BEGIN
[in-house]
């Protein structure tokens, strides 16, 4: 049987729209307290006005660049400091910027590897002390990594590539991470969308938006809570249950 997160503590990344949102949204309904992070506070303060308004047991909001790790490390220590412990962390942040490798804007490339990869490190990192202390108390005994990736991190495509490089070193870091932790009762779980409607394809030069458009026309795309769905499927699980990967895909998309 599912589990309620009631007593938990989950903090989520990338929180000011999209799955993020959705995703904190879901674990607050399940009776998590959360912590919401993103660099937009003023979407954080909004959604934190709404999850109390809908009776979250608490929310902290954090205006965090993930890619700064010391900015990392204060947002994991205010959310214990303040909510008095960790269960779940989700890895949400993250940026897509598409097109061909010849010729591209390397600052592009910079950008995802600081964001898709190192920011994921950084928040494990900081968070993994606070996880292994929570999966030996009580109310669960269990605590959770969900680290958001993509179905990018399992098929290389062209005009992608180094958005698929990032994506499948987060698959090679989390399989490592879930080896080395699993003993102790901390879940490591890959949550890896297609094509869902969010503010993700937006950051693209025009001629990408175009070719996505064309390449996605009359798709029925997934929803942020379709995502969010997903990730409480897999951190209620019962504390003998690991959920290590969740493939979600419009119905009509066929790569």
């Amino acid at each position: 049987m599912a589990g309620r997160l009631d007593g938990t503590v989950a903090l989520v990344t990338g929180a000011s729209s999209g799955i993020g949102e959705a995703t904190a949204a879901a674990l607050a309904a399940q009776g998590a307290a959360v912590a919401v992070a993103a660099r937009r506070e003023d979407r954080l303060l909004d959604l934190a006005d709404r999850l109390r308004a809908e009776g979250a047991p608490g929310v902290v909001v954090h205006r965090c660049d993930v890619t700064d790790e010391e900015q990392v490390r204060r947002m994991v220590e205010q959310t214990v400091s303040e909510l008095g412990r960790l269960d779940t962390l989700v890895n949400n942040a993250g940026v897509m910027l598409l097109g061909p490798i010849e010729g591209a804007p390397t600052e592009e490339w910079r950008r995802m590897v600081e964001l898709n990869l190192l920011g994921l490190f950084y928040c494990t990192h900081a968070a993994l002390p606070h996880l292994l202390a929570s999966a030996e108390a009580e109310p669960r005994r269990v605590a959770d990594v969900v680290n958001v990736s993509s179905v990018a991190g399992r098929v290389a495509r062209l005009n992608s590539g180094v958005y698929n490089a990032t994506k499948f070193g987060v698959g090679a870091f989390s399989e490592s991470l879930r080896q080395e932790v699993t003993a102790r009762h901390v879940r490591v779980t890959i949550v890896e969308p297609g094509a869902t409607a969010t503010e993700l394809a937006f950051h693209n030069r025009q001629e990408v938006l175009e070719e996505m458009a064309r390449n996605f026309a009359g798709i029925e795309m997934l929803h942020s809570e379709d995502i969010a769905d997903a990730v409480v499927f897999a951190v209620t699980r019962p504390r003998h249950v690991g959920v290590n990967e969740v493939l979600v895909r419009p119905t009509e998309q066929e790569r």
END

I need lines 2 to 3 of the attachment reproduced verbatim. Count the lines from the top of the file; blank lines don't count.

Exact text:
């Protein structure tokens, strides 16, 4: 049987729209307290006005660049400091910027590897002390990594590539991470969308938006809570249950 997160503590990344949102949204309904992070506070303060308004047991909001790790490390220590412990962390942040490798804007490339990869490190990192202390108390005994990736991190495509490089070193870091932790009762779980409607394809030069458009026309795309769905499927699980990967895909998309 599912589990309620009631007593938990989950903090989520990338929180000011999209799955993020959705995703904190879901674990607050399940009776998590959360912590919401993103660099937009003023979407954080909004959604934190709404999850109390809908009776979250608490929310902290954090205006965090993930890619700064010391900015990392204060947002994991205010959310214990303040909510008095960790269960779940989700890895949400993250940026897509598409097109061909010849010729591209390397600052592009910079950008995802600081964001898709190192920011994921950084928040494990900081968070993994606070996880292994929570999966030996009580109310669960269990605590959770969900680290958001993509179905990018399992098929290389062209005009992608180094958005698929990032994506499948987060698959090679989390399989490592879930080896080395699993003993102790901390879940490591890959949550890896297609094509869902969010503010993700937006950051693209025009001629990408175009070719996505064309390449996605009359798709029925997934929803942020379709995502969010997903990730409480897999951190209620019962504390003998690991959920290590969740493939979600419009119905009509066929790569």
């Amino acid at each position: 049987m599912a589990g309620r997160l009631d007593g938990t503590v989950a903090l989520v990344t990338g929180a000011s729209s999209g799955i993020g949102e959705a995703t904190a949204a879901a674990l607050a309904a399940q009776g998590a307290a959360v912590a919401v992070a993103a660099r937009r506070e003023d979407r954080l303060l909004d959604l934190a006005d709404r999850l109390r308004a809908e009776g979250a047991p608490g929310v902290v909001v954090h205006r965090c660049d993930v890619t700064d790790e010391e900015q990392v490390r204060r947002m994991v220590e205010q959310t214990v400091s303040e909510l008095g412990r960790l269960d779940t962390l989700v890895n949400n942040a993250g940026v897509m910027l598409l097109g061909p490798i010849e010729g591209a804007p390397t600052e592009e490339w910079r950008r995802m590897v600081e964001l898709n990869l190192l920011g994921l490190f950084y928040c494990t990192h900081a968070a993994l002390p606070h996880l292994l202390a929570s999966a030996e108390a009580e109310p669960r005994r269990v605590a959770d990594v969900v680290n958001v990736s993509s179905v990018a991190g399992r098929v290389a495509r062209l005009n992608s590539g180094v958005y698929n490089a990032t994506k499948f070193g987060v698959g090679a870091f989390s399989e490592s991470l879930r080896q080395e932790v699993t003993a102790r009762h901390v879940r490591v779980t890959i949550v890896e969308p297609g094509a869902t409607a969010t503010e993700l394809a937006f950051h693209n030069r025009q001629e990408v938006l175009e070719e996505m458009a064309r390449n996605f026309a009359g798709i029925e795309m997934l929803h942020s809570e379709d995502i969010a769905d997903a990730v409480v499927f897999a951190v209620t699980r019962p504390r003998h249950v690991g959920v290590n990967e969740v493939l979600v895909r419009p119905t009509e998309q066929e790569r």